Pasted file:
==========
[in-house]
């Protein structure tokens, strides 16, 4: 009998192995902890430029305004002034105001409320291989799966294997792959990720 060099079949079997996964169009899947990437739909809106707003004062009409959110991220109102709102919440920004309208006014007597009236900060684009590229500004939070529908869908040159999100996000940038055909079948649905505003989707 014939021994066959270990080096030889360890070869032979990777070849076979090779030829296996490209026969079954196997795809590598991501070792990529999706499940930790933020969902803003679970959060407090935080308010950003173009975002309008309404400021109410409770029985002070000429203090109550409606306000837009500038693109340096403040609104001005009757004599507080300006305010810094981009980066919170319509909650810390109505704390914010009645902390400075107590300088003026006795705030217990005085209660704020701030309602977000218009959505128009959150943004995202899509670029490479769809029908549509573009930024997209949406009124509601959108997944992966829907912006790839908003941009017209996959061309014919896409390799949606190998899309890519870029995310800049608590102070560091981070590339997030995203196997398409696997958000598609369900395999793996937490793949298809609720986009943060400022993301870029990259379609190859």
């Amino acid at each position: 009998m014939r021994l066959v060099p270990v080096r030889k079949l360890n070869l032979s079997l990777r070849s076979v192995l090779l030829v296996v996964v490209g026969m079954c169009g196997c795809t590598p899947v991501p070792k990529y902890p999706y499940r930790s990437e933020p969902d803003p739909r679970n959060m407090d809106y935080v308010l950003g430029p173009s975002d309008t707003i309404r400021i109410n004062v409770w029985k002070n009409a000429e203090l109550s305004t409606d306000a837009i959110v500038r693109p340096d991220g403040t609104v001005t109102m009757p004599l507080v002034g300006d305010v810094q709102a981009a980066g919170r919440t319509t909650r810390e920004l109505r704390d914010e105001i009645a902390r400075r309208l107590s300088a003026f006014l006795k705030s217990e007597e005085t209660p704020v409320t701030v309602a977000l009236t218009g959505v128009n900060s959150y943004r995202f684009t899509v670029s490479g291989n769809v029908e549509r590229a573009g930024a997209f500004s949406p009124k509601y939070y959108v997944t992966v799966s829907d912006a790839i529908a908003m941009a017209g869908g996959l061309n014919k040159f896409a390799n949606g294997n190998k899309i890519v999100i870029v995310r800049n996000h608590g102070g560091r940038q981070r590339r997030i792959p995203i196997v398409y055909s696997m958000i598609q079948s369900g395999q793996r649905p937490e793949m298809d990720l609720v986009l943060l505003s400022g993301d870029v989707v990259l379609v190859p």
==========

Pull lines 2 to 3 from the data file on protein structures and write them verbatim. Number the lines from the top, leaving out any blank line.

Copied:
């Protein structure tokens, strides 16, 4: 009998192995902890430029305004002034105001409320291989799966294997792959990720 060099079949079997996964169009899947990437739909809106707003004062009409959110991220109102709102919440920004309208006014007597009236900060684009590229500004939070529908869908040159999100996000940038055909079948649905505003989707 014939021994066959270990080096030889360890070869032979990777070849076979090779030829296996490209026969079954196997795809590598991501070792990529999706499940930790933020969902803003679970959060407090935080308010950003173009975002309008309404400021109410409770029985002070000429203090109550409606306000837009500038693109340096403040609104001005009757004599507080300006305010810094981009980066919170319509909650810390109505704390914010009645902390400075107590300088003026006795705030217990005085209660704020701030309602977000218009959505128009959150943004995202899509670029490479769809029908549509573009930024997209949406009124509601959108997944992966829907912006790839908003941009017209996959061309014919896409390799949606190998899309890519870029995310800049608590102070560091981070590339997030995203196997398409696997958000598609369900395999793996937490793949298809609720986009943060400022993301870029990259379609190859």
């Amino acid at each position: 009998m014939r021994l066959v060099p270990v080096r030889k079949l360890n070869l032979s079997l990777r070849s076979v192995l090779l030829v296996v996964v490209g026969m079954c169009g196997c795809t590598p899947v991501p070792k990529y902890p999706y499940r930790s990437e933020p969902d803003p739909r679970n959060m407090d809106y935080v308010l950003g430029p173009s975002d309008t707003i309404r400021i109410n004062v409770w029985k002070n009409a000429e203090l109550s305004t409606d306000a837009i959110v500038r693109p340096d991220g403040t609104v001005t109102m009757p004599l507080v002034g300006d305010v810094q709102a981009a980066g919170r919440t319509t909650r810390e920004l109505r704390d914010e105001i009645a902390r400075r309208l107590s300088a003026f006014l006795k705030s217990e007597e005085t209660p704020v409320t701030v309602a977000l009236t218009g959505v128009n900060s959150y943004r995202f684009t899509v670029s490479g291989n769809v029908e549509r590229a573009g930024a997209f500004s949406p009124k509601y939070y959108v997944t992966v799966s829907d912006a790839i529908a908003m941009a017209g869908g996959l061309n014919k040159f896409a390799n949606g294997n190998k899309i890519v999100i870029v995310r800049n996000h608590g102070g560091r940038q981070r590339r997030i792959p995203i196997v398409y055909s696997m958000i598609q079948s369900g395999q793996r649905p937490e793949m298809d990720l609720v986009l943060l505003s400022g993301d870029v989707v990259l379609v190859p």